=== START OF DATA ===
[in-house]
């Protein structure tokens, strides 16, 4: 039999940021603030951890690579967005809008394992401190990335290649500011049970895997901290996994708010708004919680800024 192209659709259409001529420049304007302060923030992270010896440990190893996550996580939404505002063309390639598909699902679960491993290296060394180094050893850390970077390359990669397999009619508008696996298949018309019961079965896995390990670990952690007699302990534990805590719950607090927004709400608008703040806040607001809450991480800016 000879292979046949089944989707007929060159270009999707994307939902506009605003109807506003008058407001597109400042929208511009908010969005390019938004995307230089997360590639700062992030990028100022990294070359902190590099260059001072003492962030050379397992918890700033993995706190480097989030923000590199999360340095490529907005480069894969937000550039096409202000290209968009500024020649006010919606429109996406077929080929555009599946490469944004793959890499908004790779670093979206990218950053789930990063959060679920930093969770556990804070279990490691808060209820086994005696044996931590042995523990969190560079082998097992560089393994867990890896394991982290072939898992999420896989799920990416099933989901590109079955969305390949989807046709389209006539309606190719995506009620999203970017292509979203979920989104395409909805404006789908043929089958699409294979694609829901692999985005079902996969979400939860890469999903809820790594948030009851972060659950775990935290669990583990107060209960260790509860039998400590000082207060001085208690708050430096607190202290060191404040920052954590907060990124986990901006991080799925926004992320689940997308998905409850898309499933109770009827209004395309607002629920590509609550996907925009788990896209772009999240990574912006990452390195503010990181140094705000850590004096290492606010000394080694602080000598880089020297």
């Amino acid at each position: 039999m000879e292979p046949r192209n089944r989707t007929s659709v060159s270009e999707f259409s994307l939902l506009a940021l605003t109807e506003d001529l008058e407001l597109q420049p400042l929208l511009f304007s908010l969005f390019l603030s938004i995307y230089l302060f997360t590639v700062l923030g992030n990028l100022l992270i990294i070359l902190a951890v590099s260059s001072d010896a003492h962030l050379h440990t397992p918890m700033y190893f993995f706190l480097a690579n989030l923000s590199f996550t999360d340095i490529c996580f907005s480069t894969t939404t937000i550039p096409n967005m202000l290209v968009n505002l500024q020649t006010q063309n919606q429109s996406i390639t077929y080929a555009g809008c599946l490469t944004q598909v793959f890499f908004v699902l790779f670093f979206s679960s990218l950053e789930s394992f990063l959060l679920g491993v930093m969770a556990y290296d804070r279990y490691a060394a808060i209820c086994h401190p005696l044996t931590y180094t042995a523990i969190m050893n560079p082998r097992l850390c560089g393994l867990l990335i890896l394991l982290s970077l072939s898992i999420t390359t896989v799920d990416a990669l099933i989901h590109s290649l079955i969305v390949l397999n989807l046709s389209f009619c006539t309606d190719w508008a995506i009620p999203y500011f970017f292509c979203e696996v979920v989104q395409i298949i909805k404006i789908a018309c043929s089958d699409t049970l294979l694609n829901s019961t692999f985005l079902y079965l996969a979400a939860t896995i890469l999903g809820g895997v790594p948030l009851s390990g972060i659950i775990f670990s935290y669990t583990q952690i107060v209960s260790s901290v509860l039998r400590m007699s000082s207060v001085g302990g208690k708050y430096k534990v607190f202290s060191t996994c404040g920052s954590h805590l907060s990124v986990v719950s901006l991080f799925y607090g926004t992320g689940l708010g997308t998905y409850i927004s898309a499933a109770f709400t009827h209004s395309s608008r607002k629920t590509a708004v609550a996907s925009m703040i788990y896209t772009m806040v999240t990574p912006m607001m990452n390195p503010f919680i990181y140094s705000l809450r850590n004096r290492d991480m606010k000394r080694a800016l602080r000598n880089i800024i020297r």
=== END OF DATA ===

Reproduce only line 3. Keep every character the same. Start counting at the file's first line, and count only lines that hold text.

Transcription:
């Amino acid at each position: 039999m000879e292979p046949r192209n089944r989707t007929s659709v060159s270009e999707f259409s994307l939902l506009a940021l605003t109807e506003d001529l008058e407001l597109q420049p400042l929208l511009f304007s908010l969005f390019l603030s938004i995307y230089l302060f997360t590639v700062l923030g992030n990028l100022l992270i990294i070359l902190a951890v590099s260059s001072d010896a003492h962030l050379h440990t397992p918890m700033y190893f993995f706190l480097a690579n989030l923000s590199f996550t999360d340095i490529c996580f907005s480069t894969t939404t937000i550039p096409n967005m202000l290209v968009n505002l500024q020649t006010q063309n919606q429109s996406i390639t077929y080929a555009g809008c599946l490469t944004q598909v793959f890499f908004v699902l790779f670093f979206s679960s990218l950053e789930s394992f990063l959060l679920g491993v930093m969770a556990y290296d804070r279990y490691a060394a808060i209820c086994h401190p005696l044996t931590y180094t042995a523990i969190m050893n560079p082998r097992l850390c560089g393994l867990l990335i890896l394991l982290s970077l072939s898992i999420t390359t896989v799920d990416a990669l099933i989901h590109s290649l079955i969305v390949l397999n989807l046709s389209f009619c006539t309606d190719w508008a995506i009620p999203y500011f970017f292509c979203e696996v979920v989104q395409i298949i909805k404006i789908a018309c043929s089958d699409t049970l294979l694609n829901s019961t692999f985005l079902y079965l996969a979400a939860t896995i890469l999903g809820g895997v790594p948030l009851s390990g972060i659950i775990f670990s935290y669990t583990q952690i107060v209960s260790s901290v509860l039998r400590m007699s000082s207060v001085g302990g208690k708050y430096k534990v607190f202290s060191t996994c404040g920052s954590h805590l907060s990124v986990v719950s901006l991080f799925y607090g926004t992320g689940l708010g997308t998905y409850i927004s898309a499933a109770f709400t009827h209004s395309s608008r607002k629920t590509a708004v609550a996907s925009m703040i788990y896209t772009m806040v999240t990574p912006m607001m990452n390195p503010f919680i990181y140094s705000l809450r850590n004096r290492d991480m606010k000394r080694a800016l602080r000598n880089i800024i020297r």